Most people believe that a business plan is that behemoth of a document that lenders and investors require you to make to get your money. This is one purpose of the business plan, but there are others. Business plans also aid the entrepreneur in determining the feasibility of an idea. Once your business is up and running, the plan will provide much needed direction in operating your business.
Virtually all start-up businesses must secure capital—usually from a bank or investor. The bank is offering you the use of depositors’ money that is entrusted to their care. As the trustee for other peoples’ money, the bank wants to lessen the risk of loss to their institution. A business plan shows that you’ve spent considerable time and effort into designing and predicting the financial future of the business. The cash flow statement will show capital providers whether or not you’ll be able to pay them back. The balance sheet will demonstrate how much of your own investment is in the firm, compared to the investments of others. The banker and investor will look at your plan with a “fine tooth comb” to assure him/herself that you are realistic and knowledgeable in your projections. They’ll be able to tell if and when your business will break-even, and if your numbers are realistic.
Additionally, a business plan acts as a feasibility study. It forces you to put your ideas on paper to make more rational, non-emotional decisions. You may be the best cabinet maker in town, but if there’s no market for a cabinet maker, your chances of success are slim. The business plan forces you to take a look at your competition, your start-up costs, and whether or not you’ll make enough money to pay your bills and yourself. It’s important to be enthusiastic about your business. However, that enthusiasm shouldn’t override business viability.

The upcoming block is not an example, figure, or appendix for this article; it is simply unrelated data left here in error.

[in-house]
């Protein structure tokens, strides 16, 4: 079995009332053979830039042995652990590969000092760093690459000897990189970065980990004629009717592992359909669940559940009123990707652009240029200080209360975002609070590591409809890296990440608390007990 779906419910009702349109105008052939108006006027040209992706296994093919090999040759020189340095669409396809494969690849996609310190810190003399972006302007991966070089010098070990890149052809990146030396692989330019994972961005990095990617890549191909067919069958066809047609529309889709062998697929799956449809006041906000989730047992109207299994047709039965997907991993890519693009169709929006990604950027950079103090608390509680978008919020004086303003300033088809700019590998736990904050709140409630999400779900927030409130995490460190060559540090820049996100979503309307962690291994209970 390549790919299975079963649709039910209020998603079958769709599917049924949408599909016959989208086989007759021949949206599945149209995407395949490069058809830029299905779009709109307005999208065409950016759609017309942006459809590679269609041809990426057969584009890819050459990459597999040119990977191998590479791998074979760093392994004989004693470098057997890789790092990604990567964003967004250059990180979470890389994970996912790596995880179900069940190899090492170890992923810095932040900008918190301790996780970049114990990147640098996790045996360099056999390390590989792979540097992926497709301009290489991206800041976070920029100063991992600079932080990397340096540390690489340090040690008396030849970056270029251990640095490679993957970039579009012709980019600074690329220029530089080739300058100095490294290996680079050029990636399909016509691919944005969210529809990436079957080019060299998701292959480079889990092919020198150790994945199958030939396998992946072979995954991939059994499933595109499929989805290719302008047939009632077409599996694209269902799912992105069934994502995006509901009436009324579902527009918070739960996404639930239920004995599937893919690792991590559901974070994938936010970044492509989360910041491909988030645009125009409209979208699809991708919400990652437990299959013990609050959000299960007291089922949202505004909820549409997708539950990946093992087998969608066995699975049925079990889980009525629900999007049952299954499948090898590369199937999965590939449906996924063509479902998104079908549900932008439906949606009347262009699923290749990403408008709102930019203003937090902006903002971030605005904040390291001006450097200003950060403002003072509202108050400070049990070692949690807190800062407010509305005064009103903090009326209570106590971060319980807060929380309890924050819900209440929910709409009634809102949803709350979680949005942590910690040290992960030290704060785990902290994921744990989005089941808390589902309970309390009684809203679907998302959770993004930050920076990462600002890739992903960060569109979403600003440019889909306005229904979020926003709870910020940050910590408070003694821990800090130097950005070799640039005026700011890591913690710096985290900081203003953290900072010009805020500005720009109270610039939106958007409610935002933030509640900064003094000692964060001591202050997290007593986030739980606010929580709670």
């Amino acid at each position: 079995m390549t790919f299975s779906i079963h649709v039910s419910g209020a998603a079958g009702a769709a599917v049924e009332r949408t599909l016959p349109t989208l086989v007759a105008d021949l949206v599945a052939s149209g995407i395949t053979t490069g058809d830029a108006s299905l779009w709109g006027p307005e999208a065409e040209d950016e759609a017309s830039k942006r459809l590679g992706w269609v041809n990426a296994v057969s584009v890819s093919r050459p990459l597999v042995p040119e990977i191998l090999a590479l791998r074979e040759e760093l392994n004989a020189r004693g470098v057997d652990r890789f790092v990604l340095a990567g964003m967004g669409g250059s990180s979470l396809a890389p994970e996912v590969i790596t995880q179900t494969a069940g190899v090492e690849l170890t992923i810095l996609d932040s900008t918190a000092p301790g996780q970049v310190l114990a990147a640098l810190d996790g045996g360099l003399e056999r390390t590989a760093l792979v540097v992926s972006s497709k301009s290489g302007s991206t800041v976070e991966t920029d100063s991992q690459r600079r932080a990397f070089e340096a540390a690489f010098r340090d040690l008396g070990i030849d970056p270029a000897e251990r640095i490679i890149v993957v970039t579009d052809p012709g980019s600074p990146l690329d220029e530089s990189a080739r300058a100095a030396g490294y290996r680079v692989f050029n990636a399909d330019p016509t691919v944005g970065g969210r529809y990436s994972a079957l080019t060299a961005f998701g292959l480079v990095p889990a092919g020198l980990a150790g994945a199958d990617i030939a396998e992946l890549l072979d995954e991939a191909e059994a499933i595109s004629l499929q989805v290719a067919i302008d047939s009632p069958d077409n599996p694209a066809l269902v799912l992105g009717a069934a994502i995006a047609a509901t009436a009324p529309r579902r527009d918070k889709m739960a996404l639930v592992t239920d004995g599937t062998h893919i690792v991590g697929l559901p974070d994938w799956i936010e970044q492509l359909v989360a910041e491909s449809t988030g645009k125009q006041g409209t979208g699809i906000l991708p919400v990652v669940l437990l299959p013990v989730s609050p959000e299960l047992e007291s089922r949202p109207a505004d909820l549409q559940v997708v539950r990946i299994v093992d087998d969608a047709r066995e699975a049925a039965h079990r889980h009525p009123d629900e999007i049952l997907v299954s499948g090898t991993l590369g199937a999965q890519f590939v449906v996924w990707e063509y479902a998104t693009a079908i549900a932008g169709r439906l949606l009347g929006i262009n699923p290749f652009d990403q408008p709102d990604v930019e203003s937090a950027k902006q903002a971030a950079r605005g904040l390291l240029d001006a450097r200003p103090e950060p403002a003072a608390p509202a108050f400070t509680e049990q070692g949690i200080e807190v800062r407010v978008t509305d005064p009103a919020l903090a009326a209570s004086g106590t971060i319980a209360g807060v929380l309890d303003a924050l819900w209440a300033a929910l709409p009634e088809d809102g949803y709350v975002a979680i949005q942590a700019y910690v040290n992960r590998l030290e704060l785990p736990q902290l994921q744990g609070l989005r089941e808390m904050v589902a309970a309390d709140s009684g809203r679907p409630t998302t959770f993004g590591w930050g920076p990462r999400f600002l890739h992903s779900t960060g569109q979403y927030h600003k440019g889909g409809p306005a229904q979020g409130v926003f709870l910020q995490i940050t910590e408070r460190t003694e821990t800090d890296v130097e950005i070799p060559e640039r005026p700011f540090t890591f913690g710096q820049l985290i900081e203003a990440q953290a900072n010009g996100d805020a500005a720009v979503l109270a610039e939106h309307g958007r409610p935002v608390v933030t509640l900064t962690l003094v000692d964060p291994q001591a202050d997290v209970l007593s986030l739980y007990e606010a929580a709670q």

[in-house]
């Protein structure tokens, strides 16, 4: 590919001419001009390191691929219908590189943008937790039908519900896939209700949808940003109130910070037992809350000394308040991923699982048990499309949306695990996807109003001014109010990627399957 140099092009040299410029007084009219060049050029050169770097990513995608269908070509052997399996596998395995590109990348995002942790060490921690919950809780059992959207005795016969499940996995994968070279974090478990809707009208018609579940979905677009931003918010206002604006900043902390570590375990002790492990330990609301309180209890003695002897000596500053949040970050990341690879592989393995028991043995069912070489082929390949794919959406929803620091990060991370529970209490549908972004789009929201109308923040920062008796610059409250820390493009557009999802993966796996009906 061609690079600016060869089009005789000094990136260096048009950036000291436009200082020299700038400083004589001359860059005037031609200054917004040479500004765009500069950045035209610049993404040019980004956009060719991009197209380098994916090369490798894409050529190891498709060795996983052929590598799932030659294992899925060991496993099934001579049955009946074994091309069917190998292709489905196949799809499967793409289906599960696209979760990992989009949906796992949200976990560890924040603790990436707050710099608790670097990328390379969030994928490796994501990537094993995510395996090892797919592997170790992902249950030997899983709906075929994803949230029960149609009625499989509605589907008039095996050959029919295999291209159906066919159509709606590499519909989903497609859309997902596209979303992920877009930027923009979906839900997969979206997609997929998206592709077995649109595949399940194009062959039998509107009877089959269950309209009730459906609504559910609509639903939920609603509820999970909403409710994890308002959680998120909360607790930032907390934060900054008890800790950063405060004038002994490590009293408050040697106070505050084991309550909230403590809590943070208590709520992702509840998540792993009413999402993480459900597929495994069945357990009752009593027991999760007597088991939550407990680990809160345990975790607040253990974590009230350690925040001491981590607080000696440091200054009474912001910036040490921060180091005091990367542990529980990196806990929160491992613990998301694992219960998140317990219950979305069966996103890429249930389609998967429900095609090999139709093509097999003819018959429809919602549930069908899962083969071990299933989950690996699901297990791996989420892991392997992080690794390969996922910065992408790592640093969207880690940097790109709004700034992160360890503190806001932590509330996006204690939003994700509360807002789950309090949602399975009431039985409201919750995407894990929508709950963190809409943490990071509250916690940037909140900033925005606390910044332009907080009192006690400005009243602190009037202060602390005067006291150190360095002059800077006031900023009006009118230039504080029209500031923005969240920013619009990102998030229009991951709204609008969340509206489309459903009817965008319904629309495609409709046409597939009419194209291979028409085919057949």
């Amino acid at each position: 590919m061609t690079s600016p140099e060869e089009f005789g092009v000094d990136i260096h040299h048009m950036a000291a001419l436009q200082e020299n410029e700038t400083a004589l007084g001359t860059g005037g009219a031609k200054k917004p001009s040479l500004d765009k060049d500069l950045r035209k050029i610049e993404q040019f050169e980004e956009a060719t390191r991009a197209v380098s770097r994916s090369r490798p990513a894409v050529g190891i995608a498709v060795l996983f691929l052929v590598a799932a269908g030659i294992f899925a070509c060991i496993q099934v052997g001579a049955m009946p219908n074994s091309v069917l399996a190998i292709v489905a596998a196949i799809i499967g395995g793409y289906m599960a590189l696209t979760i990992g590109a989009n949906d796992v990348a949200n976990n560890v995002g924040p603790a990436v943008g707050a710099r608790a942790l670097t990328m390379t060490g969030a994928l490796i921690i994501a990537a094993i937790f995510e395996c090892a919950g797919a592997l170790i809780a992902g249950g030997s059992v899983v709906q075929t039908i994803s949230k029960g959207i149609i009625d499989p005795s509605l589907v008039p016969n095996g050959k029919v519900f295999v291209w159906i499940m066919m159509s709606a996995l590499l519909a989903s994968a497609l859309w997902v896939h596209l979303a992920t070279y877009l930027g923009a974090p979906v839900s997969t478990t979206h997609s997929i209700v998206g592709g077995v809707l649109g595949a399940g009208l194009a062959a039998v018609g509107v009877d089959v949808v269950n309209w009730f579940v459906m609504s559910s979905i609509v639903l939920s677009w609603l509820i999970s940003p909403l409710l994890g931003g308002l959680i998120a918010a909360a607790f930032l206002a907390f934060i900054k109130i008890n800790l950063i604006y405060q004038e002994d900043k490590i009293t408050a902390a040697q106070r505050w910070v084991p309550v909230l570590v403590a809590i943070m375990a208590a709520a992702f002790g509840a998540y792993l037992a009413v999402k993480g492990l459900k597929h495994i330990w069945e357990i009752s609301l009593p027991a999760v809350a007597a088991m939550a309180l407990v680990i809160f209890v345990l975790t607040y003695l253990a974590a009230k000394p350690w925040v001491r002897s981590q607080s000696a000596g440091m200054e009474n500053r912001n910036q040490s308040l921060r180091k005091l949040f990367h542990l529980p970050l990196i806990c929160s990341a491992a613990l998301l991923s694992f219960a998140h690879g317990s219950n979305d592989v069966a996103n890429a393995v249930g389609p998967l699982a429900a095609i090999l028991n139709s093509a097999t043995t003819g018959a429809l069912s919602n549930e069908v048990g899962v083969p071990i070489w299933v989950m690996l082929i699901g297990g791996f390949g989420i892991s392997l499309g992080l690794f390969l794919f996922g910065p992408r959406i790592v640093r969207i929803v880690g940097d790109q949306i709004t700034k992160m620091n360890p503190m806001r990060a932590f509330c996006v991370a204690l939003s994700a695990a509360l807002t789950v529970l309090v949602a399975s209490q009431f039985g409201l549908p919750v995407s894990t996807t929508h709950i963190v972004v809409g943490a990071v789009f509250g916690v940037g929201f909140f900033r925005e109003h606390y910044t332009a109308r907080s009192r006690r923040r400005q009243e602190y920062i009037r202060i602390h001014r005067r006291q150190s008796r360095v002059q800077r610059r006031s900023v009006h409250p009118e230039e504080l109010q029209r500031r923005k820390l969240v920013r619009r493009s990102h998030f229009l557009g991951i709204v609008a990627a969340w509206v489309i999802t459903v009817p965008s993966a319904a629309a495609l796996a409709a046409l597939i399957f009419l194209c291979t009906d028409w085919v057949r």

Lastly, your plan will be a road map or blueprint that gives much needed direction to your firm. Entrepreneurs too often get so wrapped up in day to day operations that they fail to plan. Using the plan actively will make the business owner’s life easier and will be a useful control measure to compare actual performance to what was predicted. It’s fine if your business isn’t exactly on track as planned, but if it’s not, determine why and make any necessary adjustments.
Writing a business plan is a project that involves numerous integrated steps. Many business plans have been written for businesses that have never been started. If the plan keeps you from mortgaging your house, cashing in your retirement, or investing your savings in a venture that is sure to fail, then the plan has done its job. If the plan helps you raise capital, prove feasibility, and plan for operations, you’ll increase your chance of being a successful entrepreneur.
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